All You Need to Know About Crane Inspection
Safety is crucial at a construction site. According to the Crane Manufacturers Association of America (CMAA), Occupational Safety and Health Administration (OSHA), and the American Society of Mechanical Engineers (ASME), every organization should regularly maintain and inspect its cranes to combat construction site accidents.
As cranes lift heavy loads, they wear over time and may break down if not maintained properly, endangering lives at a worksite.
OSHA recommends two kinds of inspections: periodic and frequent. Here’s all you need to know about them.
Requirements for Crane Inspection
Standard 1910.179 by OSHA mentions the requirements needed to inspect a crane successfully. The requirements are as follows:
Cranes must have a timetable for inspection to enhance everyone’s safety.
The crane must be inspected before and after its use
Once the crane is installed, it should have periodic and routine inspections
Only an OSHA-qualified inspector can carry out the inspection of the cranes at the construction site.
Periodic vs. Frequent Crane Inspections
It’s critical for cranes to be inspected more than once a year. That’s why standard 1910.179 by OSHA dictates two different categories for crane assessment based on the time intervals when they should take place.
The intervals differ based on the nature of work, the extent of the crane’s deterioration and wear, and the frequency of movement of crane components.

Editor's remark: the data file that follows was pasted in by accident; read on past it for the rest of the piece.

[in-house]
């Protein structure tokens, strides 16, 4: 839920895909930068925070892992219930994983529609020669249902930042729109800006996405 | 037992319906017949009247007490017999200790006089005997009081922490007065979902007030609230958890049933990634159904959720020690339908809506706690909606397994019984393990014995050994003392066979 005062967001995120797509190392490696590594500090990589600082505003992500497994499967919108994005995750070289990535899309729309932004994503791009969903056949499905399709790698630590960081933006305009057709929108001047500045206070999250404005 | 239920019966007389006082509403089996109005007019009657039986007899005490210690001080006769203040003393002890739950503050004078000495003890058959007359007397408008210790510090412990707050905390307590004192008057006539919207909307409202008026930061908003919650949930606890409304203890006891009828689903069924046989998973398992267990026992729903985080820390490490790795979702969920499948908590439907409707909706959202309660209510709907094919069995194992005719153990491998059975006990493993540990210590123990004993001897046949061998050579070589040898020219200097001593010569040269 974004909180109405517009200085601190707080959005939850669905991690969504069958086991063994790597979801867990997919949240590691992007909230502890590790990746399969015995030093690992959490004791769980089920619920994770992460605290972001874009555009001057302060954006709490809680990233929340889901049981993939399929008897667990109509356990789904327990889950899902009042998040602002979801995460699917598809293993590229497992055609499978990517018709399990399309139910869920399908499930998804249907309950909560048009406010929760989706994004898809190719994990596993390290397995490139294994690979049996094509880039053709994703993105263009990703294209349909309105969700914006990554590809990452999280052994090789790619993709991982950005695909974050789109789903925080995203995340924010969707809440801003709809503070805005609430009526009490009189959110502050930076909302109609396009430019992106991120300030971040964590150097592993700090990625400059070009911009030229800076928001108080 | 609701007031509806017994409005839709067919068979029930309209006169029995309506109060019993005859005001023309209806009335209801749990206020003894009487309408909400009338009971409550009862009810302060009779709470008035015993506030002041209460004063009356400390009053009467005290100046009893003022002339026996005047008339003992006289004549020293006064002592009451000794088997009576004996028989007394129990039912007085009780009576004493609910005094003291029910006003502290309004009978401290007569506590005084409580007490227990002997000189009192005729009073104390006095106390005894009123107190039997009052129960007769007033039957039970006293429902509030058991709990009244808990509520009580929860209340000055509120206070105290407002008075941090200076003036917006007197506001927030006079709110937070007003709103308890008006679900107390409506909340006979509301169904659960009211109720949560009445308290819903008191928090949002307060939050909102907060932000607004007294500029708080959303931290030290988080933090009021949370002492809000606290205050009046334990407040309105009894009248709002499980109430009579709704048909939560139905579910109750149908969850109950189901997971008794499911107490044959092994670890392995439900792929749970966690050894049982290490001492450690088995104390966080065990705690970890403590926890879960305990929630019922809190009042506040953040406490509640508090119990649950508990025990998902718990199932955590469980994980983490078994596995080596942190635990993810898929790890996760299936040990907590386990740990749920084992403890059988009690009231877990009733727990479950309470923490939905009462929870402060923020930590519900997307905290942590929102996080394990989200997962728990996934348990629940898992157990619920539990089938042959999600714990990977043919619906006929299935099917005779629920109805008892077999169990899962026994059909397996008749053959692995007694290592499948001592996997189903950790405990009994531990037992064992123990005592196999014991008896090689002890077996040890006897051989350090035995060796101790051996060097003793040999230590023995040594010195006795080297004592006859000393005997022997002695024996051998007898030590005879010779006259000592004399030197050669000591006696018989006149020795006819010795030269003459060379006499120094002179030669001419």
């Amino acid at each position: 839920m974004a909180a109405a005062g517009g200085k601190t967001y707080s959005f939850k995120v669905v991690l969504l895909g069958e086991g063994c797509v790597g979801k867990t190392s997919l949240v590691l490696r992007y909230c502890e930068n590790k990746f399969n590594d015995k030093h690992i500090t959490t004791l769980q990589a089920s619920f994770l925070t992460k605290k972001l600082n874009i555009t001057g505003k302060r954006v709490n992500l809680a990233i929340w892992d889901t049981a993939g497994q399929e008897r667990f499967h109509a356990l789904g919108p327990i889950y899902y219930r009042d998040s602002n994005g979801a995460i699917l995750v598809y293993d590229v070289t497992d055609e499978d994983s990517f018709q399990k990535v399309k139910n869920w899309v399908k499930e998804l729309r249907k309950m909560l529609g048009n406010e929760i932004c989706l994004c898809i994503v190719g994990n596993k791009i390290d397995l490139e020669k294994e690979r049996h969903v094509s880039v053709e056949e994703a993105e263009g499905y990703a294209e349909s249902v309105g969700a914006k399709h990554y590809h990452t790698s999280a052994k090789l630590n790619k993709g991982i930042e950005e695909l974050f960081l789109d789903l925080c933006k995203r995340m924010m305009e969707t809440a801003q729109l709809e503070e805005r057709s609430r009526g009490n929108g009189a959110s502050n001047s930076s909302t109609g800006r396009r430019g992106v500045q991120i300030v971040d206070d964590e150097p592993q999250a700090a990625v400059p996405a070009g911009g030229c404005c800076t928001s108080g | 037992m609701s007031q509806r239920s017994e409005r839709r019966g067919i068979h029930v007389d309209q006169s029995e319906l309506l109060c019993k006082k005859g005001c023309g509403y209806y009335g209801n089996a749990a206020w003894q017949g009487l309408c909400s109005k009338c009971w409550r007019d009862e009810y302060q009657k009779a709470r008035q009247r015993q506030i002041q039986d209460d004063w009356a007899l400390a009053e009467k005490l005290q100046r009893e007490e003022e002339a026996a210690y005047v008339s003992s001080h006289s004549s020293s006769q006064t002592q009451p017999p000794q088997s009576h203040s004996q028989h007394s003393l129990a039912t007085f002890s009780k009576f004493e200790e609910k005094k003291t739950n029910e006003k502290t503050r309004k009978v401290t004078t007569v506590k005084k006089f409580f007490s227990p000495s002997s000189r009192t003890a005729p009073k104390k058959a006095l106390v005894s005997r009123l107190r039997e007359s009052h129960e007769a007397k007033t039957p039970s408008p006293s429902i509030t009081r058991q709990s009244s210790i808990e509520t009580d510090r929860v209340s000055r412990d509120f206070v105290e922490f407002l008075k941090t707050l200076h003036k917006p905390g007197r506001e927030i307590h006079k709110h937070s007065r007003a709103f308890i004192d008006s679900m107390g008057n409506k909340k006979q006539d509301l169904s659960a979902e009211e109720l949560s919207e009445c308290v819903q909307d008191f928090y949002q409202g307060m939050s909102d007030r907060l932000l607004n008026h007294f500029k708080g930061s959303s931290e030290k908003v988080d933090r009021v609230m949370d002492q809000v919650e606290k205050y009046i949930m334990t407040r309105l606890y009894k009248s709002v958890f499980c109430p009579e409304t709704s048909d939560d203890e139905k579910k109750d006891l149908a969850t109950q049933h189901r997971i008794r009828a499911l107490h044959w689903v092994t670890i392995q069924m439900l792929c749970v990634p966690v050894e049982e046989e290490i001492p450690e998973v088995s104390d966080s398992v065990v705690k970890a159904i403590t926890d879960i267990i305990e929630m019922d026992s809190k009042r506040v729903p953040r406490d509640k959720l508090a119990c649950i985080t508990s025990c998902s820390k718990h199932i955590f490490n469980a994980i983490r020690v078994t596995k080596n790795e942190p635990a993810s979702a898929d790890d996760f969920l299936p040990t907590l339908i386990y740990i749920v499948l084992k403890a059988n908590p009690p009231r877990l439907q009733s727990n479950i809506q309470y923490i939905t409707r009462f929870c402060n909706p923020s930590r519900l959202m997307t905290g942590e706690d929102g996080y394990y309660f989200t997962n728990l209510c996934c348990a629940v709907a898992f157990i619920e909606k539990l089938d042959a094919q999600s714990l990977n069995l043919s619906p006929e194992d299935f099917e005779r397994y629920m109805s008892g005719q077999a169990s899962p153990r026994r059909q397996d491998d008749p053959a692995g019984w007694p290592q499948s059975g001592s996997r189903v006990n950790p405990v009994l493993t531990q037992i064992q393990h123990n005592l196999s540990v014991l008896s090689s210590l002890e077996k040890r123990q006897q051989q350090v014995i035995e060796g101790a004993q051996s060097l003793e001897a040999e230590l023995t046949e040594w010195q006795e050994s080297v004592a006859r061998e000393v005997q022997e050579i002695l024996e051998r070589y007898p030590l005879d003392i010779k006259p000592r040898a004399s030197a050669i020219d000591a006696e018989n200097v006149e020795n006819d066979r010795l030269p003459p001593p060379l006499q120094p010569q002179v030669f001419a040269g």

These types of inspections are either performed at daily, weekly, or monthly intervals. Here’s a checklist for frequent inspection:
Disturbances meddling with the proper operations of the crane.
Leakage or deterioration in pumps, lines, tanks, valves, or hydraulic systems.
Cracked or deformed hooks
Defects in hoist chains
Faults in the rope reeving system
Excessive wear of different components.
These types of assessments are carried out in monthly intervals throughout the entire year. Here’s a checklist for periodic inspection:
Worn out clutch and brake systems
Unsafe or faulty power plants
Wear and tear of chain drive sprockets
Loose rivets or bearings
Overstretching of chains
Deterioration of electrical equipment like push-button stations, controller contractors, and limit switches.
Inaccurate crane load indicators systems
Are you looking to ensure crane safety at your construction site?
Crane Warning Systems Atlanta offers a wide range of crane safety supplies that can ensure that. We provide operation aids like crane load monitors, wind speed indicator systems, portable cameras, crane RCI indicators, among other parts, to leverage crane safety systems.
For more information, you can contact us at 770-888-8083.